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By Jim Montague, executive editor
Some problems aren’t as bad as they appear, and some are worse. Dealing with counterfeit process control devices isn’t one of the easy ones. This is because fake equipment, its makers, and its collaborators constantly shift—disappearing and reappearing to avoid detection.
Even definitions of what constitutes counterfeiting have many shades. For example, faking a manufacturer’s device and name is counterfeiting, but precisely mimicking its product is defined as imitation, which is harder to prosecute. Meanwhile, false process control components are accompanied by counterfeit plates, marks, documentation, certifications and other forms of verification. Some ambitious counterfeiters even use false sales representatives and set up fake corporate entities to further distract and deceive their victims (see Sidebar, Beware of Bogus Agents at the end of this article).
Similarly, besides fabricating fake devices, some counterfeiters take an even easier way out, and simply misidentify old or refurbished components. Likewise, many repair shops fix devices, but some unknowingly or knowingly leave on original plates and/or don’t perform the testing needed to make sure these devices have as-new capabilities and service lives.
Lately these historical difficulties have been compounded by two recent trends. First, Internet-based businesses, such as eBay and others, routinely sell millions of dollars worth of process automation equipment and enable the smallest shop to market and deliver items worldwide. These speedy, global transactions can be helpful, but participants reportedly don’t conduct as much verification and certification as traditional manufacturer-to-distributor channels. Second, besides the liability burden that end users must usually take on for their applications and equipment, increasing federal regulation of process controls used in pharmaceutical and food and beverage applications and more stringent documentation requirements are making it even more important to have genuine, tested and certified process devices in place.
“We haven’t personally identified any counterfeit items, but our customers report seeing many items on eBay for more than 30% off list prices,” says David Stock, a system integrator at Innovative Control Inc. (ICI), Crystal Lake, Ill. “If someone else wants to purchase equipment that way it’s fine with me, but I think buying in an environment without distributors and traceability is a serious risk.”
Stock agrees the Internet has added to this problem, and the usual distribution channels haven’t acknowledged it enough. “I’ve run into being audited by a customer on the software side, and had to verify that all my purchases were certified and legitimate licenses,” says Stock. “I think hardware will follow this model because users and suppliers need to identify the counterfeits.”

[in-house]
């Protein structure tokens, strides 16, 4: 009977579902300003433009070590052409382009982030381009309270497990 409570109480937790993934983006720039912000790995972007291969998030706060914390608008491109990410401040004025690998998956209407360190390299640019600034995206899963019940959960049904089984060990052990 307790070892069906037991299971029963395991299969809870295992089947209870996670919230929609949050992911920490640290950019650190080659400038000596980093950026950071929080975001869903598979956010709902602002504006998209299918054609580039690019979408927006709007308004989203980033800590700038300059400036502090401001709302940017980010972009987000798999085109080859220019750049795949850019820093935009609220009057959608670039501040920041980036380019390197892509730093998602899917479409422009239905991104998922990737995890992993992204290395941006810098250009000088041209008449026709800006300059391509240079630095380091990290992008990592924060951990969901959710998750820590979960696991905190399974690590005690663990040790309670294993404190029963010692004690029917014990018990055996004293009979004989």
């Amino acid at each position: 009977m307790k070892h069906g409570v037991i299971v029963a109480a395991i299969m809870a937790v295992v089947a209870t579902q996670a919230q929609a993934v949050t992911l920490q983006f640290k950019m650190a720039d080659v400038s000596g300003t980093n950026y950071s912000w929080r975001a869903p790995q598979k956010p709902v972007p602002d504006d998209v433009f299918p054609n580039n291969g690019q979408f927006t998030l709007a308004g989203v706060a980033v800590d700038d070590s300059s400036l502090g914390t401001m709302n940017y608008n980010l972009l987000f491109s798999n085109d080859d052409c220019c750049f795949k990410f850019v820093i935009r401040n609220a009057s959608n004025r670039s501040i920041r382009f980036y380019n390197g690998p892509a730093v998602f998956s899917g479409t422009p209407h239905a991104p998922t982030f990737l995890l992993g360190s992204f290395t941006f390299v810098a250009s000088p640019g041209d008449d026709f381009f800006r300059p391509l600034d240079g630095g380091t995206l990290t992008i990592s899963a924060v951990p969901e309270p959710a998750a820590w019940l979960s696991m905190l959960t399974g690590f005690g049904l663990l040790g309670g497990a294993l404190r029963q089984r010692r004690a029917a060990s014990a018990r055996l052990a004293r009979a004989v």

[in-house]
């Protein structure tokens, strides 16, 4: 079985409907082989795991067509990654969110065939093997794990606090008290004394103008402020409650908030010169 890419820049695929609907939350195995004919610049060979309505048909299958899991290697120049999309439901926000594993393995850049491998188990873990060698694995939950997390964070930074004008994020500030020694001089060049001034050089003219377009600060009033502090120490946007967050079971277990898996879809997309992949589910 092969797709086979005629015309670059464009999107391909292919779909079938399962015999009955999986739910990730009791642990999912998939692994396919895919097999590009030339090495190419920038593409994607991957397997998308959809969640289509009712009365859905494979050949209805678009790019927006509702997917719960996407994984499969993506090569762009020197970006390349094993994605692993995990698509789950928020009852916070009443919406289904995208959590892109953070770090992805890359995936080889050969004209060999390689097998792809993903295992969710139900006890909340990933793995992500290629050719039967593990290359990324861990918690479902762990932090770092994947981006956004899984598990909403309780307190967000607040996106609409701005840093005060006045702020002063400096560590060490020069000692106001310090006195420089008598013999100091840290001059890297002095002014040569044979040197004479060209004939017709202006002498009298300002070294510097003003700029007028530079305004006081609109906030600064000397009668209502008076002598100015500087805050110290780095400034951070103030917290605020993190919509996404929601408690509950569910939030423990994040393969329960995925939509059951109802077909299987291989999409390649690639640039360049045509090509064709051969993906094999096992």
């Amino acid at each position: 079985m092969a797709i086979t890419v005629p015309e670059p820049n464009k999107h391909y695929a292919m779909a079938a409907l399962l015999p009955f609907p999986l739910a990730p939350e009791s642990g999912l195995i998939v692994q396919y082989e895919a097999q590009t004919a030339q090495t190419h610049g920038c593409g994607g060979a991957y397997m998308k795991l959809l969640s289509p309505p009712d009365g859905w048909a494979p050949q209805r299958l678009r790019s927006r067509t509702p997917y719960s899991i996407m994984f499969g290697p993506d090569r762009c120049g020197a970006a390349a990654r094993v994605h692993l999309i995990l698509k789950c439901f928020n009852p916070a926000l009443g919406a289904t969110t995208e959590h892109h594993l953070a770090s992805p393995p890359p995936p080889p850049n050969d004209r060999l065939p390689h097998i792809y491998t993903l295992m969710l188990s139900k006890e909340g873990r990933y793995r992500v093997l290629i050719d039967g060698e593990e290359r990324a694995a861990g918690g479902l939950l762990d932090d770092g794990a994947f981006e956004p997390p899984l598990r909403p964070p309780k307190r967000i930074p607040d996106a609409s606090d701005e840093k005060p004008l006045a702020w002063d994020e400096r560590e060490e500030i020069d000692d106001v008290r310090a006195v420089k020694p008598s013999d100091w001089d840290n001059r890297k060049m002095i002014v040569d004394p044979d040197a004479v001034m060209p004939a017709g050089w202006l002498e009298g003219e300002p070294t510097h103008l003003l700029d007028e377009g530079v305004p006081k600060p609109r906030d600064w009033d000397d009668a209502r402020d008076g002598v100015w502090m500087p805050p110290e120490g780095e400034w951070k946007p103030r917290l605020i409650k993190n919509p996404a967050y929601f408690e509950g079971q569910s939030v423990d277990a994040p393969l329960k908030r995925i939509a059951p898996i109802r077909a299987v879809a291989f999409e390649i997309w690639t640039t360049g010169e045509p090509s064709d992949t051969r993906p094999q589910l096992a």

The International Chamber of Commerce (ICC) estimates that trademark counterfeiting accounts for about 6% of world trade and is worth an estimated $350 billion annually, according to a white paper, “The Threat of Counterfeit Product Approval Marks Warrants Aggressive Detection and Enforcement Action,” by a recent alliance between U.S. Occupational Safety and Health Administration (OSHA) and the American Council of Independent Laboratories (ACIL). “In its mid-year 2005 report, the U.S. Department of Homeland Security’s Customs and Border Protection division reported that customs seized more than $64 million dollars worth of counterfeit products in 3,693 seizures. Electrical equipment, much of it intended for the U.S. workplace, alone accounted for over $6 million,” stated the OSHA-ACIL alliance’s report. “The International Anti-Counterfeiting Coalition (IACC) reports the majority of counterfeit products come from Asia, primarily China, and that Eastern Europe has also become a significant source. The manufacture and distribution of counterfeit products has been linked to organized crime. Counterfeit approval marks have been found on electrical products built using substandard materials and exhibiting compromised electrical spacing—both of which pose potential shock and fire hazards to U.S. employees.”
Rob Bartlett, director of the British Valve and Actuator Association, says his organization’s technical director reports there was very little counterfeiting of mainstream valves just five or 10 years ago, but now there’s more anecdotal evidence than ever before about fake products and parts, coming mostly from Asia and specifically China. “Everyone has a story. A lot of device manufacturers have seen their own literature cannibalized by XYZ Co. There’s not much evidence, but no western manufacturer has said another western manufacturer is doing it.
“What’s happening is that the global energy industry is booming now after contracting and consolidating, but supplying this booming market is increasing lead times for equipment by weeks and months, and that can make it very tempting to accept devices with documentation that isn’t what it should be. When you’re in a rush, you may not check some certifications as close as possible. So, besides checking that documents aren’t bitmapped images and telephoning to confirm suppliers’ claims and identities, buyers also must be responsible for their devices’ audit trails, and make sure where, when and who makes these products.”
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